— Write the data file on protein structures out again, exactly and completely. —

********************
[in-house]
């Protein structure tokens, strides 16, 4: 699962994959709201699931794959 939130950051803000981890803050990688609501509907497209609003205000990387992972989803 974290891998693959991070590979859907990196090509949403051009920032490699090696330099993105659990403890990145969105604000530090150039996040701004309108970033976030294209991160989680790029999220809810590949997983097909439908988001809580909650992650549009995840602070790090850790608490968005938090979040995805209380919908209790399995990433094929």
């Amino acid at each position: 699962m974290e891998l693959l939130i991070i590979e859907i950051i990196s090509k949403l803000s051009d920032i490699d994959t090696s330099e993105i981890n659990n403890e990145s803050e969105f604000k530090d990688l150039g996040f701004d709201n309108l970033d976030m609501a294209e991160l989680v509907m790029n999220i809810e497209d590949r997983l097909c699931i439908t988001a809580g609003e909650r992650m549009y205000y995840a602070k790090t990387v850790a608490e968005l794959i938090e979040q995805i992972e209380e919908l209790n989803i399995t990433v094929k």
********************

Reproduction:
[in-house]
């Protein structure tokens, strides 16, 4: 699962994959709201699931794959 939130950051803000981890803050990688609501509907497209609003205000990387992972989803 974290891998693959991070590979859907990196090509949403051009920032490699090696330099993105659990403890990145969105604000530090150039996040701004309108970033976030294209991160989680790029999220809810590949997983097909439908988001809580909650992650549009995840602070790090850790608490968005938090979040995805209380919908209790399995990433094929």
């Amino acid at each position: 699962m974290e891998l693959l939130i991070i590979e859907i950051i990196s090509k949403l803000s051009d920032i490699d994959t090696s330099e993105i981890n659990n403890e990145s803050e969105f604000k530090d990688l150039g996040f701004d709201n309108l970033d976030m609501a294209e991160l989680v509907m790029n999220i809810e497209d590949r997983l097909c699931i439908t988001a809580g609003e909650r992650m549009y205000y995840a602070k790090t990387v850790a608490e968005l794959i938090e979040q995805i992972e209380e919908l209790n989803i399995t990433v094929k």